Studies have shown that reading will increase the neural activity in the left hemisphere of the brain, specifically in the occipital and temporal lobes. By reading, you will strengthen the neural connections between what is read, written language, spoken language and allow your brain to consume more oxygen and even grow. By grow, I mean that white matter levels in the brain can increase in some individuals. The actual size of your head will not expand so there is no need to worry! This discovery was made by researches from Carnegie Mellon University who conducted an experiment where they had subjects read daily for a 6 month period. The study revealed that after 100 hours of remedial reading training, the subjects had new white matter form. White matter is the circuitry that connects areas of the brain to send signals. In theory, the more connections between “stored information” that we have in our brains, the greater the ability to recall facts and knowledge.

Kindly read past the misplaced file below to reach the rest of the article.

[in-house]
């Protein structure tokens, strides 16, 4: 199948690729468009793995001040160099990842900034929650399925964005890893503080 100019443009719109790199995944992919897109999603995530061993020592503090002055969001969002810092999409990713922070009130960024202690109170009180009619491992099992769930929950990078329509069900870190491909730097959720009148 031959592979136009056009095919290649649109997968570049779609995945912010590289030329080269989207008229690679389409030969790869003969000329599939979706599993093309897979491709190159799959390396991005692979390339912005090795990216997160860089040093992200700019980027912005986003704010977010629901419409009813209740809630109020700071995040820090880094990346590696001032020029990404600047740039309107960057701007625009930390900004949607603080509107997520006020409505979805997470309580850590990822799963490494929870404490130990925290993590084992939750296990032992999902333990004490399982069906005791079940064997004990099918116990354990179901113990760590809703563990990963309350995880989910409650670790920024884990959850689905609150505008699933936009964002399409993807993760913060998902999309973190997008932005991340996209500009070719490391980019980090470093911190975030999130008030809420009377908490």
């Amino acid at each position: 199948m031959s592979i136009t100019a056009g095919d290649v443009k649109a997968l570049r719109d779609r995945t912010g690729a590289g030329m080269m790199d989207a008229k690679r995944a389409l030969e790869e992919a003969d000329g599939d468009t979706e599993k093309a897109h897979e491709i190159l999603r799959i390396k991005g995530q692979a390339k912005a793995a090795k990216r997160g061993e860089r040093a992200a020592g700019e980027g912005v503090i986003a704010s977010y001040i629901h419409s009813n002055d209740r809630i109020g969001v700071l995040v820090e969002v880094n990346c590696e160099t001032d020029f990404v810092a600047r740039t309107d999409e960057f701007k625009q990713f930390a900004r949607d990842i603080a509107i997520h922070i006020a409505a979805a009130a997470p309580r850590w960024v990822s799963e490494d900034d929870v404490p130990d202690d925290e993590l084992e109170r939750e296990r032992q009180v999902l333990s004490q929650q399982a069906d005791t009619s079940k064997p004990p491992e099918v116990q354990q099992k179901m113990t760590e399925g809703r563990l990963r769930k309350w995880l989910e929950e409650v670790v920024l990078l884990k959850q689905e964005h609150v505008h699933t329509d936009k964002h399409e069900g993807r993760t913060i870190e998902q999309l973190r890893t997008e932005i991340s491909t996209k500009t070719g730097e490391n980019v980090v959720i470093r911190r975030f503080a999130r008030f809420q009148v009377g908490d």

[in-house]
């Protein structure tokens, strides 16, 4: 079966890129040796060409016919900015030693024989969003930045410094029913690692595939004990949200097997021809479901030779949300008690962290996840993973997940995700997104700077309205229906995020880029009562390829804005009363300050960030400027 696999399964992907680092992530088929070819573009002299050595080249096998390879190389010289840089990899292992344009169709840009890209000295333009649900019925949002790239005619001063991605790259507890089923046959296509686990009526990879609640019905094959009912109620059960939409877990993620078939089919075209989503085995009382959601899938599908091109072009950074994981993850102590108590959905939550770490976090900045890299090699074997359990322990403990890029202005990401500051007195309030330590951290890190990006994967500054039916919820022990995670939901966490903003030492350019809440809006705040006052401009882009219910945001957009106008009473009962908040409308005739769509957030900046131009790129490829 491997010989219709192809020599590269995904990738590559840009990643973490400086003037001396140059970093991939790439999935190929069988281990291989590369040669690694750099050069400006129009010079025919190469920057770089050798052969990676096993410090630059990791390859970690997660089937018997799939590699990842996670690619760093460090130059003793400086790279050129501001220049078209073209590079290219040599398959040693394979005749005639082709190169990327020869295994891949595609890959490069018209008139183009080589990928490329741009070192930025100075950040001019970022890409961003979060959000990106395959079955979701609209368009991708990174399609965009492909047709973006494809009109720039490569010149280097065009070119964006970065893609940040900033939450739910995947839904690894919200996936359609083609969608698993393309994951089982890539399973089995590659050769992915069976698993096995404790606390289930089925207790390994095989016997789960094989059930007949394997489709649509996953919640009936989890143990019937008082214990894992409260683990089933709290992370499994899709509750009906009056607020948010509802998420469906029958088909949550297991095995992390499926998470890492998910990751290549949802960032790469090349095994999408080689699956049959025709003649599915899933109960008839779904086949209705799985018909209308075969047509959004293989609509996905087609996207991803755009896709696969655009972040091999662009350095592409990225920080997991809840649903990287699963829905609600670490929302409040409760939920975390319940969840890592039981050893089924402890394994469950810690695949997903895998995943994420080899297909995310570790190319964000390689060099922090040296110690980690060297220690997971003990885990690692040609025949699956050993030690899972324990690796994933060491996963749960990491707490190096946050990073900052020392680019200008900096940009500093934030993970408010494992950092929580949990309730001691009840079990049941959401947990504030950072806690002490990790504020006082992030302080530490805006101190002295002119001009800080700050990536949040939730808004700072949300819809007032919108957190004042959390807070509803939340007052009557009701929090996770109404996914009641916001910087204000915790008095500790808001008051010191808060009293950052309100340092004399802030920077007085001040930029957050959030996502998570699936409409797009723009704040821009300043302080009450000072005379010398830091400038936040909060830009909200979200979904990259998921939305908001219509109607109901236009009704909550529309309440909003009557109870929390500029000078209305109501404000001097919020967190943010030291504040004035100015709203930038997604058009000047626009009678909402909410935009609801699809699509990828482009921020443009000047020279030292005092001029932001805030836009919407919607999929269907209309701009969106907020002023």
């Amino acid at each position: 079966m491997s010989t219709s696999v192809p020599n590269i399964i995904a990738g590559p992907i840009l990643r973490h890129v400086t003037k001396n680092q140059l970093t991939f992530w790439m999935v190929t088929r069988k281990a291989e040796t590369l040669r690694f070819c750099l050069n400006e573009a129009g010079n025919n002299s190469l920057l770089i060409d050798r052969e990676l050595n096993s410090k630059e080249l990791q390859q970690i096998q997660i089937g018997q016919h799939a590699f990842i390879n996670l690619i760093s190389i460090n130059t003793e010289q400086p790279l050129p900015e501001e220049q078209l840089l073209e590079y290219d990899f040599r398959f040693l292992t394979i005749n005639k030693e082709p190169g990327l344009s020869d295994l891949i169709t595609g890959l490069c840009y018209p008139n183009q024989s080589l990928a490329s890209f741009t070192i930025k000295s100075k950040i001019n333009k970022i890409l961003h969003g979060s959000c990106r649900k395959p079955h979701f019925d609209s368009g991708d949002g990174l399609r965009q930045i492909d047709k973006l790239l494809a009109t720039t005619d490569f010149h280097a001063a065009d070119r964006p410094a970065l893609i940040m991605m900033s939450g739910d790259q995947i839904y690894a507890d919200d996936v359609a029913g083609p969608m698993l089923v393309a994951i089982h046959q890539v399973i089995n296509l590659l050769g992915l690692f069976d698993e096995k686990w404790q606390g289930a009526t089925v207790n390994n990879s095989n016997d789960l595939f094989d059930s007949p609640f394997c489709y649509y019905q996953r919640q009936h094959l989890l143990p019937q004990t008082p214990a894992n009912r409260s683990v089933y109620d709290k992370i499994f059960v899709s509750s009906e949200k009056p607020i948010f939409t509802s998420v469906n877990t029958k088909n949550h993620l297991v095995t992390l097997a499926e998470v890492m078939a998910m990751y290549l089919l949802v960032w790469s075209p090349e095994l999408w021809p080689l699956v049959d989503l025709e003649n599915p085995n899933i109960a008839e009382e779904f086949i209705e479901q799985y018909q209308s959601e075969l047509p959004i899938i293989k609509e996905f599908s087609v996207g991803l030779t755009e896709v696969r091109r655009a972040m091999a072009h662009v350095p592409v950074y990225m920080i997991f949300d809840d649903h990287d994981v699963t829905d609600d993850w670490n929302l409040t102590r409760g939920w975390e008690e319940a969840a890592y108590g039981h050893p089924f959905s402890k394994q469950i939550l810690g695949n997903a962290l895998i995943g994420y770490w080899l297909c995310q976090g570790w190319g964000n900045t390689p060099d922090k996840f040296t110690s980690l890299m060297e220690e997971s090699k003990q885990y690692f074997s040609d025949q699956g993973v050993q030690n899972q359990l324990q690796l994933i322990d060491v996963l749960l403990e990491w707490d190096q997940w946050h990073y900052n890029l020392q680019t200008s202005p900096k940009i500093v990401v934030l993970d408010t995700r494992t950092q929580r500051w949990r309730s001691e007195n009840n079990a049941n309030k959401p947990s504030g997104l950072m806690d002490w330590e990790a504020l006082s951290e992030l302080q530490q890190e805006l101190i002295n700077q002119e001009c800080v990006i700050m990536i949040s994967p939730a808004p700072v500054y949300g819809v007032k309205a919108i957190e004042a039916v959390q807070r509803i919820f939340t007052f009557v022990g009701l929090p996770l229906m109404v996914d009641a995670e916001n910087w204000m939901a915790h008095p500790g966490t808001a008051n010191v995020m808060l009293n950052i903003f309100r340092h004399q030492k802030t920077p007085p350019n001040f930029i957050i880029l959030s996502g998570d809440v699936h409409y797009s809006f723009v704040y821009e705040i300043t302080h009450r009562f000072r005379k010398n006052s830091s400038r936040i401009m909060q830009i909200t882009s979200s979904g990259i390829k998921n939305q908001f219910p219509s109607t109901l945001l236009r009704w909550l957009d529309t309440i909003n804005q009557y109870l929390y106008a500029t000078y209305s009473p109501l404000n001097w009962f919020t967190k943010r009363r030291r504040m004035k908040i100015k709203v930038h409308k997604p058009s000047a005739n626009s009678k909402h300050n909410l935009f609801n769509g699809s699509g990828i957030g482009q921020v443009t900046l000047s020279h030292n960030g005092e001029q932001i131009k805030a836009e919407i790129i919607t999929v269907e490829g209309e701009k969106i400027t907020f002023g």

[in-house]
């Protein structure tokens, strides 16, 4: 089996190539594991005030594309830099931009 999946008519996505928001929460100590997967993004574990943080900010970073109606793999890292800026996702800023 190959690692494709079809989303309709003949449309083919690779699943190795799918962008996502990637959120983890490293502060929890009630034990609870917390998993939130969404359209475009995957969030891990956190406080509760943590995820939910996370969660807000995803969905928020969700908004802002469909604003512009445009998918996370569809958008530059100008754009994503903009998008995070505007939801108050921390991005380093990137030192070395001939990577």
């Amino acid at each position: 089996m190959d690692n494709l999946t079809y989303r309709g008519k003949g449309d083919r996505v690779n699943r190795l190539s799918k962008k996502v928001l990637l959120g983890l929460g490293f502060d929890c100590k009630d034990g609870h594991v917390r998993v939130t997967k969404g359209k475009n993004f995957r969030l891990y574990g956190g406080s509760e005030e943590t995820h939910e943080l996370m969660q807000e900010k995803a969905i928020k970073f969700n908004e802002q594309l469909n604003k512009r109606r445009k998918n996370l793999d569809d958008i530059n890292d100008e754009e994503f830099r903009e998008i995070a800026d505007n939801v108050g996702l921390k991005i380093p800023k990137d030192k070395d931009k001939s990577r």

In terms of jiu-jitsu, a person who has more white matter “filled” with stored information, (memory), and technical knowledge of jiu jitsu techniques and theory can respond to a situation faster without having to sit and think of a potential escape or attack. It’s like when you are taking a long trip by car and you have a road map with multiple routes to the same destination programmed into a GPS telling you where to go as opposed to one set of hand written directions with no alternative route information that you need to stop and read every few minutes in order to not get lost! Who do you think will arrive to where they are going first?  The more connections, the more options and the faster we can recognize these options when we need them.